JED - August 2012 - (Page 28)

By Martin Streetly 28 The Journal of Electronic Defense | August 2012 Like many aspects of EW, the use of unmanned aerial vehicles (UAVs) in the role appears to be cyclic, with the highs usually being associated with operational need in wartime. By way of example, the US military successfully made use of Ryan’s Model 147 “remotely piloted vehicle” to acquire fusing data on the SA-2 surface-to-air missile over Vietnam and to collect COMINT and ELINT off mainland China during the 1960s and 1970s before consigning both capabilities to the store marked “forgotten.” Next up, a 147 derivative was considered (but not used) as a Suppression of Enemy Air Defenses (SEAD) tool during the last stages of the Vietnam War, while Israel made use of Ryan Model 124I air vehicles as decoys during the 1973 Yom Kippur War. This time around, UAVs as surveillance platforms did not go away, but it was to be another 30 odd years (and another set of conflicts) before UAV EW applications reappeared. Before looking at the present stateof-play, it is perhaps useful to consider what is meant by EW in the UAV context. In broad terms, such technology can currently be divided into collection and electronic attack (EA) genres. On the collection front, manufacturers around the world are offering both COMINT, ELINT and radio frequency geolocation systems that are configured for use aboard UAVs of various sizes. Elsewhere, EA applications range from conventional radio frequency jammers through “lethal drones” to potential “Star Wars” applications such as high-powered microwave (HPM) warheads and the use of Active Electronically Scanned Array (AESA) technology in the jamming role. In all cases, what is achievable is dictated by the UAV immutables of available power, payload weight limits and available real estate in which to mount the necessary EW equipment. EXPERIENCED ISRAEL Taking these various roles in order, UAV SIGINT collection has once more come to the fore with the need to monitor insurgent communications in Iraq and Afghanistan over the past decade. Stepping back, the Israeli doctrine of making the most of every mission flown has resulted in the country’s defense electronics industry producing perhaps the widest range of UAV-orientated SIGINT payloads, with systems being able to act as primary sensors or “go along for the ride” aboard platforms whose main role might be electro-optical or radar surveillance. In terms of Israeli EW and SIGINT products, JED identifies Elta Systems, Elisra Systems EW and SIGINT and Rafael Advanced Defense Systems as all producing SIGINT payloads suitable for installation aboard UAVs. Elta Systems produces the EL/K-7071 Integrated UAV COMINT and DirectionFinding (DF) System (IUCOMS) together with the EL/L-8385 Integrated UAV ES/ ELINT System (IUELIS). Primarily designed for Medium Altitude Long Endurance (MALE)/High Altitude Long Endurance (HALE) applications, both systems are billed as being able to intercept, parametrically characterize, locate, analyze, classify and monitor received signals. Within both systems, raw data is downlinked to associated ground stations for processing (including emitter geolocation) and dissemination, with the facilities being equipped with the tools needed to undertake mission preparation, debrief, analysis and report generation. Aside from relatively widespread use (with EL/K-7071’s characteristic flatplate antennas appearing on Heron UAVs operated by Australia, Canada, France and India amongst others), both these systems exemplify a key factor in current UAV SIGINT technology, namely the need for ground-based processing to support the airborne collection element. In turn, this means that to be effective, such systems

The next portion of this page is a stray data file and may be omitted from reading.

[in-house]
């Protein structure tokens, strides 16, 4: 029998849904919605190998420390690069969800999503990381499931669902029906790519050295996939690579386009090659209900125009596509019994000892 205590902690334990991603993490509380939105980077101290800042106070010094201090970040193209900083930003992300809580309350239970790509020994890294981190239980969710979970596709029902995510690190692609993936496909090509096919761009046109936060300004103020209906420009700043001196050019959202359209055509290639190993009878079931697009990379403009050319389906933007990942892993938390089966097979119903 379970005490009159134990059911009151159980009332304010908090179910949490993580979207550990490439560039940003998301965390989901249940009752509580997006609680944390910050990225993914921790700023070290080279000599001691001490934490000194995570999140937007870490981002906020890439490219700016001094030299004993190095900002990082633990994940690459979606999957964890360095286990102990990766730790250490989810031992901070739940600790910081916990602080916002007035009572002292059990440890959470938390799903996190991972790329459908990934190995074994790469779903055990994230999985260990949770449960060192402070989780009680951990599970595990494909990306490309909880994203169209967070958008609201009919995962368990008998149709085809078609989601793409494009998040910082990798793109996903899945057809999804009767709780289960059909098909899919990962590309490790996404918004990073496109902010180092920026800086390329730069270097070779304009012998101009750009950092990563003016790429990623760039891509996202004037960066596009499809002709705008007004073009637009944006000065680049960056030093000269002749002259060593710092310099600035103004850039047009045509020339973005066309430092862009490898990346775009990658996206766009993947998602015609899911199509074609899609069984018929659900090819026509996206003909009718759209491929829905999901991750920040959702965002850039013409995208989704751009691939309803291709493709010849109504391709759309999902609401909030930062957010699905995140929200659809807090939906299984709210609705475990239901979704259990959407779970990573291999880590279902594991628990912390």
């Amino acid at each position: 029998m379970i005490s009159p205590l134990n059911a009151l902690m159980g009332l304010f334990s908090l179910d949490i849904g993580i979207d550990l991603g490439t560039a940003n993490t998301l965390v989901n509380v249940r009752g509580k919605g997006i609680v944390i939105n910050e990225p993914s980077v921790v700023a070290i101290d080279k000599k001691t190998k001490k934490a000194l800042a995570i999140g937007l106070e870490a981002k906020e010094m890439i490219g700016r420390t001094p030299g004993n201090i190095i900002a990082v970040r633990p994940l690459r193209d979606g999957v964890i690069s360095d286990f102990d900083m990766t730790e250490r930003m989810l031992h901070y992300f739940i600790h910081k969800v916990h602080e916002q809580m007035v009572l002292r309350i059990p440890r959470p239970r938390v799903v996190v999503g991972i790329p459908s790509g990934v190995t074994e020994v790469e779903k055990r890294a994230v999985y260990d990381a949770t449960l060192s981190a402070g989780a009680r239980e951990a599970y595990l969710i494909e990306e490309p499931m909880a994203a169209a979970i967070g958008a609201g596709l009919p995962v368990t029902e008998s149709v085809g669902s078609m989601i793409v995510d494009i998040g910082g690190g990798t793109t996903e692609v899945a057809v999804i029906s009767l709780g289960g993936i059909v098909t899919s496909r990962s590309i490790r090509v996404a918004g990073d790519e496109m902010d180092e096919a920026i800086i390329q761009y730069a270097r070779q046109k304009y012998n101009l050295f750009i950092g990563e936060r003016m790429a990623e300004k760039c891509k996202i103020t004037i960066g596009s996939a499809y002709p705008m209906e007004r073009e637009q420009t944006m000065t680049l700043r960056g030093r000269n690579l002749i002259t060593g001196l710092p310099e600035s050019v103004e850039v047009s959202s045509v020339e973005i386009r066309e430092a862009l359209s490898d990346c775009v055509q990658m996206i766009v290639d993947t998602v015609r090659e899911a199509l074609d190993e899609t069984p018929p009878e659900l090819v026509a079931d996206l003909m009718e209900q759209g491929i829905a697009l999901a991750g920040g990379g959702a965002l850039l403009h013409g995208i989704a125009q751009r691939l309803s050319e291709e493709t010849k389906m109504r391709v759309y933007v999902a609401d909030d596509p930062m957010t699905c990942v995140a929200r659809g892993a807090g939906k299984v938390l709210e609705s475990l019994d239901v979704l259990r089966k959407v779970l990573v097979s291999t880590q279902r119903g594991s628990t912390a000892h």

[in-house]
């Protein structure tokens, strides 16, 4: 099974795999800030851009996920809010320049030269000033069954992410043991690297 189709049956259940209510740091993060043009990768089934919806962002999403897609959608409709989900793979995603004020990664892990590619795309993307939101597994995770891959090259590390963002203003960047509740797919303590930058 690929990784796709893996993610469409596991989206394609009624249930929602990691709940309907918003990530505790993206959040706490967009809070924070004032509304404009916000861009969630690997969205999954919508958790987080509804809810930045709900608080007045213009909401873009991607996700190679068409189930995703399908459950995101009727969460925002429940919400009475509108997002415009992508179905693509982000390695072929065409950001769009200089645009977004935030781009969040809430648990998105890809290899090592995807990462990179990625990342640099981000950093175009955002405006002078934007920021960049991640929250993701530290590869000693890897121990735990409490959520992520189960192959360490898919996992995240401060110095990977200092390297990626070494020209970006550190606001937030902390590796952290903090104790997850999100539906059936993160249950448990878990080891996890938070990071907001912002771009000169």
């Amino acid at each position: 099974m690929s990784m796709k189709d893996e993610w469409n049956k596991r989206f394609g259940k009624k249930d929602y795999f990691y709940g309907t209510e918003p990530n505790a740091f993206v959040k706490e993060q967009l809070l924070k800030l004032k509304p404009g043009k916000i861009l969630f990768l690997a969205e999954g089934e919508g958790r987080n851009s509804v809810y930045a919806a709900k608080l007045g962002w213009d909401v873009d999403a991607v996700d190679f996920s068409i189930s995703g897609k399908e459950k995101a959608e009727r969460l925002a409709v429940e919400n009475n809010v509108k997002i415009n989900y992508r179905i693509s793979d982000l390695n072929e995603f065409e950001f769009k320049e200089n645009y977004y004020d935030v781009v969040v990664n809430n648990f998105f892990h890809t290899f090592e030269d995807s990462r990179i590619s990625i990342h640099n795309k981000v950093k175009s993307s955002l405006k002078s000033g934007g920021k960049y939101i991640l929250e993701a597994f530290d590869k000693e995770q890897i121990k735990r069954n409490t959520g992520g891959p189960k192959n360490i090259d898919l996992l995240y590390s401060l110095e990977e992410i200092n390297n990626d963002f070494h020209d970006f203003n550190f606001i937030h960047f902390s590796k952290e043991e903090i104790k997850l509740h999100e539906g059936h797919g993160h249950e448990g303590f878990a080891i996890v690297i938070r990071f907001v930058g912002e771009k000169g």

Table of Contents for the Digital Edition of JED - August 2012

The View From Here
Conferences Calendar
Courses Calendar
From the President
The Monitor
Washington Report
World Report
EW and SIGINT Payloads for UAVs
EW Careers: The Changing Market
Technology Survey: FPGA Boards
EW 101
AOC News
Index of Advertisers

JED - August 2012